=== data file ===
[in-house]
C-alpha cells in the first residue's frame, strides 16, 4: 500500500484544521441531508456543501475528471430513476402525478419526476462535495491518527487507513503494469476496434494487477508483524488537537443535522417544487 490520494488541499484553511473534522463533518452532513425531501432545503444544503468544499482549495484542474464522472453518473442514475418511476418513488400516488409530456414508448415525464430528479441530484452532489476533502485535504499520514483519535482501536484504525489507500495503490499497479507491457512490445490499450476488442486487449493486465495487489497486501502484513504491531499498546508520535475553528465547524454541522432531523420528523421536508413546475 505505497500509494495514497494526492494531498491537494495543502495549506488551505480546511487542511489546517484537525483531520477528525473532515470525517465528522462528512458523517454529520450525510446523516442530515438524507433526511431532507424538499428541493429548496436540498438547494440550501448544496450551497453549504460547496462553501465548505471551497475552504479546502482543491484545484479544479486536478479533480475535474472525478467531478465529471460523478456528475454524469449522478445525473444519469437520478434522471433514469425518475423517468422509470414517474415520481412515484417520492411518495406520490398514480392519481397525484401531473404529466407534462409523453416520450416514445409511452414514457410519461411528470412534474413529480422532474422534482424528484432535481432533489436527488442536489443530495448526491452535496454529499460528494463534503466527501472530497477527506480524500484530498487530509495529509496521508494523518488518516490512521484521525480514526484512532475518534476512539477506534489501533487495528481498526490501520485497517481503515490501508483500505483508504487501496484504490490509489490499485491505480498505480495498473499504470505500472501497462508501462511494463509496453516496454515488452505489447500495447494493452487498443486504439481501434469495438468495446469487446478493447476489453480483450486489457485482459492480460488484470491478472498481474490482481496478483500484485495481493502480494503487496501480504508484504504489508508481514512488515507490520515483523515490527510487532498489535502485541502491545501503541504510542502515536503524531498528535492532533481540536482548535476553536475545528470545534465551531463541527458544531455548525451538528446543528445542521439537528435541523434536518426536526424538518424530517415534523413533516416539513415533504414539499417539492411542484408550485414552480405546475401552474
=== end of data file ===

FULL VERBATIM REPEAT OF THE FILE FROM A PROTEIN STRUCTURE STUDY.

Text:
[in-house]
C-alpha cells in the first residue's frame, strides 16, 4: 500500500484544521441531508456543501475528471430513476402525478419526476462535495491518527487507513503494469476496434494487477508483524488537537443535522417544487 490520494488541499484553511473534522463533518452532513425531501432545503444544503468544499482549495484542474464522472453518473442514475418511476418513488400516488409530456414508448415525464430528479441530484452532489476533502485535504499520514483519535482501536484504525489507500495503490499497479507491457512490445490499450476488442486487449493486465495487489497486501502484513504491531499498546508520535475553528465547524454541522432531523420528523421536508413546475 505505497500509494495514497494526492494531498491537494495543502495549506488551505480546511487542511489546517484537525483531520477528525473532515470525517465528522462528512458523517454529520450525510446523516442530515438524507433526511431532507424538499428541493429548496436540498438547494440550501448544496450551497453549504460547496462553501465548505471551497475552504479546502482543491484545484479544479486536478479533480475535474472525478467531478465529471460523478456528475454524469449522478445525473444519469437520478434522471433514469425518475423517468422509470414517474415520481412515484417520492411518495406520490398514480392519481397525484401531473404529466407534462409523453416520450416514445409511452414514457410519461411528470412534474413529480422532474422534482424528484432535481432533489436527488442536489443530495448526491452535496454529499460528494463534503466527501472530497477527506480524500484530498487530509495529509496521508494523518488518516490512521484521525480514526484512532475518534476512539477506534489501533487495528481498526490501520485497517481503515490501508483500505483508504487501496484504490490509489490499485491505480498505480495498473499504470505500472501497462508501462511494463509496453516496454515488452505489447500495447494493452487498443486504439481501434469495438468495446469487446478493447476489453480483450486489457485482459492480460488484470491478472498481474490482481496478483500484485495481493502480494503487496501480504508484504504489508508481514512488515507490520515483523515490527510487532498489535502485541502491545501503541504510542502515536503524531498528535492532533481540536482548535476553536475545528470545534465551531463541527458544531455548525451538528446543528445542521439537528435541523434536518426536526424538518424530517415534523413533516416539513415533504414539499417539492411542484408550485414552480405546475401552474